Generally, the world does not end. That is my sage observation after spending 45 years in the investment industry. Given the recent market action, it appears that money managers are finally coming around to my point of view.
Remember the great Debt Ceiling Crisis in July of 2011? Congress held out until the last second of the last minute of the last hour before coming to agreement on, what in past years, has been a simple housekeeping matter. Before the ink was even dry on the deal, the stock market started to amputate 25% off the value of your IRA in the following two months.
I always thought that this plunge was due to investors completely losing confidence in the full faith and credit of the United States government. Can you blame them when a Republican House was refusing to pay a largely (65%) Republican debt?
Then we got the “Fiscal Cliff”. This time, your retirement fund suffered only a 10% hickey. That was the extent of the descent in stock indices in the aftermath of the presidential election. Then, guess what? We made it all back in six weeks and closed the year at the highs. Investors were learning that, generally, the world doesn’t end after all.
In a mere seven weeks we will face the last crisis for the foreseeable future, that of the Debt Ceiling Crisis, Part II. Only this time, it’s different. Stocks are not cratering. Instead, they are grinding sideways on diminishing volume, holding on to the dramatic gains they have wracked up since the end of November. What gives?
I believe that traders are not going to get scared by this impending disaster into dumping all their positions at the bottom, only to buy them back at the top. This time, they are holding tight. What this sets up is asset prices that grind sideways for a month on declining volatility, frustrating every attempt by the underinvested to boost equity weightings.
Then on the eve of a resolution of this donnybrook, stock prices will explode to the upside. To anyone who spent much of their youth pheasant or quail hunting, it is all familiar behavior. Stand still in one spot long enough, and you will eventually flush out a bird, or sometimes an entire covey, which makes an easy shot. That’s what I expect investors to do in February.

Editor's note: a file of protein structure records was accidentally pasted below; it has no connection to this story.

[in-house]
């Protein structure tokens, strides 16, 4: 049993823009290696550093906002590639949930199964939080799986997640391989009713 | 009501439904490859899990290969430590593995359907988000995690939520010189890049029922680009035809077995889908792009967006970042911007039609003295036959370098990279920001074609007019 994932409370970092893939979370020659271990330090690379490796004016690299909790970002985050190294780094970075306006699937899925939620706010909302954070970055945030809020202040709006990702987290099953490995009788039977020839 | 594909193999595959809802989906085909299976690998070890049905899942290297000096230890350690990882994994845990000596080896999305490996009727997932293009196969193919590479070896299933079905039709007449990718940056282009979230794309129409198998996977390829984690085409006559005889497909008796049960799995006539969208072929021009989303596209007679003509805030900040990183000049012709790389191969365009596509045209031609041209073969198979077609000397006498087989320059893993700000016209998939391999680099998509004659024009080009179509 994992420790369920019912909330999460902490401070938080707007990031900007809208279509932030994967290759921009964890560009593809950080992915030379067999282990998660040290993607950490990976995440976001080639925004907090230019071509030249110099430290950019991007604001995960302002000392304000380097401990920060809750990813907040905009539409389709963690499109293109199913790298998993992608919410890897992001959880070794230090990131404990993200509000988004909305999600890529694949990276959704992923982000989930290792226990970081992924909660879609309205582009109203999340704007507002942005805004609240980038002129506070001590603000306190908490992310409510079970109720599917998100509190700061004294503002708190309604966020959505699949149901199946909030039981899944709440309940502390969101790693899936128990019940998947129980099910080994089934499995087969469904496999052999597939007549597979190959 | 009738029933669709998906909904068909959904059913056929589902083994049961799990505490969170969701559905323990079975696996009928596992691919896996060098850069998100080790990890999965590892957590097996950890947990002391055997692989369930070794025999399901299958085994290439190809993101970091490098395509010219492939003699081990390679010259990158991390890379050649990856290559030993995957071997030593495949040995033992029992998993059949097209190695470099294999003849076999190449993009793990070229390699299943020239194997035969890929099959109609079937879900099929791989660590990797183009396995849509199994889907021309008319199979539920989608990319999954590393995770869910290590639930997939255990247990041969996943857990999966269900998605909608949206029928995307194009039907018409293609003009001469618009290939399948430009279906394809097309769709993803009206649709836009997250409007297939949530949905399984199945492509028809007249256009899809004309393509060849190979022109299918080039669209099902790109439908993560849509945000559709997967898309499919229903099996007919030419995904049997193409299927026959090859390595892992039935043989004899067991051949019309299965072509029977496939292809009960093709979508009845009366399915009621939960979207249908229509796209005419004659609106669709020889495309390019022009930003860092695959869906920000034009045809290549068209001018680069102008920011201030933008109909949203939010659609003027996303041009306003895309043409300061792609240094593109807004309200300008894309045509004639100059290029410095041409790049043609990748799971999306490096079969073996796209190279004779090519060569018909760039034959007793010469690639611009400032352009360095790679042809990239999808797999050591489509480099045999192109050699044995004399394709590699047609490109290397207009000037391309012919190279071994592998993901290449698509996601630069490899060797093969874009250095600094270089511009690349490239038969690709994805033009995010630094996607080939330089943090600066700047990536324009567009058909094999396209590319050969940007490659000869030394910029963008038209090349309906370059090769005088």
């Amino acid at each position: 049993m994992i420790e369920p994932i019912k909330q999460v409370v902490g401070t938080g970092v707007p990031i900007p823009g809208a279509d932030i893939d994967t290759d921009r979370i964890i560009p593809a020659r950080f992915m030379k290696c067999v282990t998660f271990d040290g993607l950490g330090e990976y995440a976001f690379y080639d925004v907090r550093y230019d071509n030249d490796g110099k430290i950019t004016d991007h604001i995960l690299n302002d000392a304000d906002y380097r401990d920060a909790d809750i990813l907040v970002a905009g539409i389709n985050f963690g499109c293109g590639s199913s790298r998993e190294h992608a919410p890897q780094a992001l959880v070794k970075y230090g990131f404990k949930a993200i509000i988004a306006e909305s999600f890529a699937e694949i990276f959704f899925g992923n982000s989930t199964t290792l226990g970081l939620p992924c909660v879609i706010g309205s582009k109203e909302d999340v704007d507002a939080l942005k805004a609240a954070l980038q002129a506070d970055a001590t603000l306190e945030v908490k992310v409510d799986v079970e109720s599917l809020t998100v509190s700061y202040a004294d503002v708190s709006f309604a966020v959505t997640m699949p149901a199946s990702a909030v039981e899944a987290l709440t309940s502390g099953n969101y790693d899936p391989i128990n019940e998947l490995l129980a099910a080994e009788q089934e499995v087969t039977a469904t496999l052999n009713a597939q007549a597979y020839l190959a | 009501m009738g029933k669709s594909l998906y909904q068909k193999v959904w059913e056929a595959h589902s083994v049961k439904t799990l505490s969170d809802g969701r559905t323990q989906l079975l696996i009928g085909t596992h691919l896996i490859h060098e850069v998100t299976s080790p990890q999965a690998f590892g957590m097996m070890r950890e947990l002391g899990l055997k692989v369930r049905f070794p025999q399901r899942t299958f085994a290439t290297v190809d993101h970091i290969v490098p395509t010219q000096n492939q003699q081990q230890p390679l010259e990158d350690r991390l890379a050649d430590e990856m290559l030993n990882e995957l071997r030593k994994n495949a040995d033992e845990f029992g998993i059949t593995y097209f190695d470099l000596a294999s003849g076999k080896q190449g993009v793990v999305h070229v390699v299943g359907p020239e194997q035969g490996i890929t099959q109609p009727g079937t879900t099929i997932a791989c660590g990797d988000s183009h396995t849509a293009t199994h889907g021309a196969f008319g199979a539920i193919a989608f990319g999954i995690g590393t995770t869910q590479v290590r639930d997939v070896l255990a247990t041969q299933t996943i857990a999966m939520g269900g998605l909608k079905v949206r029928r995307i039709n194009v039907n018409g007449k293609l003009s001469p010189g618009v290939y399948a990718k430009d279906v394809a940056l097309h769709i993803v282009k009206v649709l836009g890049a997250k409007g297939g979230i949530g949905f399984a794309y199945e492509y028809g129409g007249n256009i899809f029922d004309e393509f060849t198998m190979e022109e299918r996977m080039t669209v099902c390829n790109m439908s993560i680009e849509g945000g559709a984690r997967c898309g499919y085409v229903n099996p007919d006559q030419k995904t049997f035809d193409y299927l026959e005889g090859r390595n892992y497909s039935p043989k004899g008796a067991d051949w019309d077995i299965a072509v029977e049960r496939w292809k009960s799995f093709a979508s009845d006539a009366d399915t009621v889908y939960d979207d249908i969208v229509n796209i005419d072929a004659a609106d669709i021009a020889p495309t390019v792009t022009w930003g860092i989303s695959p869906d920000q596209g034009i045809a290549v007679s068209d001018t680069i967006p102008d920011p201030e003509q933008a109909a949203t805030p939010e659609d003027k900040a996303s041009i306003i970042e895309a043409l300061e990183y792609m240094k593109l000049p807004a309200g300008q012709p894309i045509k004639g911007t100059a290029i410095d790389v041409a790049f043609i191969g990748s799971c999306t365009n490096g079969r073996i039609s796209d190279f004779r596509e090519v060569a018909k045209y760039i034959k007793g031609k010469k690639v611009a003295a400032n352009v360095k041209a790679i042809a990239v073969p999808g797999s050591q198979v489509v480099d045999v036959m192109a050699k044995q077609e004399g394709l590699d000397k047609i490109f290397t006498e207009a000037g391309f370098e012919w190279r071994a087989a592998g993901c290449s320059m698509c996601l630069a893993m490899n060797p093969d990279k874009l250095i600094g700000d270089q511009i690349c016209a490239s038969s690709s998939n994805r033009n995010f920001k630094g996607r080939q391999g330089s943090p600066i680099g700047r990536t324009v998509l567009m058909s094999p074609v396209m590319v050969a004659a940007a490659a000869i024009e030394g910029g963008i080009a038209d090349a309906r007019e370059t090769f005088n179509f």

How am I positioned for such a market? I have the heaviest equity allocation in over a year. But every position has a short volatility element to it. If the market goes up, my year-to-date performance will hit 20% by February 15. If the market goes sideways, it will still reach 20% by February 15. If it goes down by less than 5%, I should still show a profit of 20% by February 15. To get the inside baseball on how I do this, you have to subscribe to my market beating Trade Alert Service.
It may well turn out that there is no crisis at all on March 31. President Obama could fall back on the 14th amendment, which requires the government to honor its debts in all circumstances. That leaves the House to argue with itself in the obscurity of CSPAN. If the market figures this out, it will go ballistic.
The rally that ensues will set up the high for the year for assets, and a new 14 year high in the stock market. Whether the S&P 500 (SPX) reaches 1,500, 1,550, or 1,600, is anybody’s guess. The top, no doubt, will be made by capitulation buying by those who, until now, idly watched the appreciation on TV, as they always do.
Then we are in for some tough sledding. Q1, 2013 will be dominated by better than expected data from superior business performance at the end of 2012. In Q2, 2013, the story will be about a torrent of worse than expected data that the bitter fruit of the fiscal cliff resolution come to harvest in the form of less spending by a newly impoverished government and consumers. That sets up nicely for a 15%-20% summer correction.
By the way, the California hunting grounds of my youth are long gone, turned into suburbs or factories. To hunt these days, you have to join an exclusive club which stocks limited grounds with as many as 20,000 birds a year. But you know what? They still behave just the same, and taste just as good.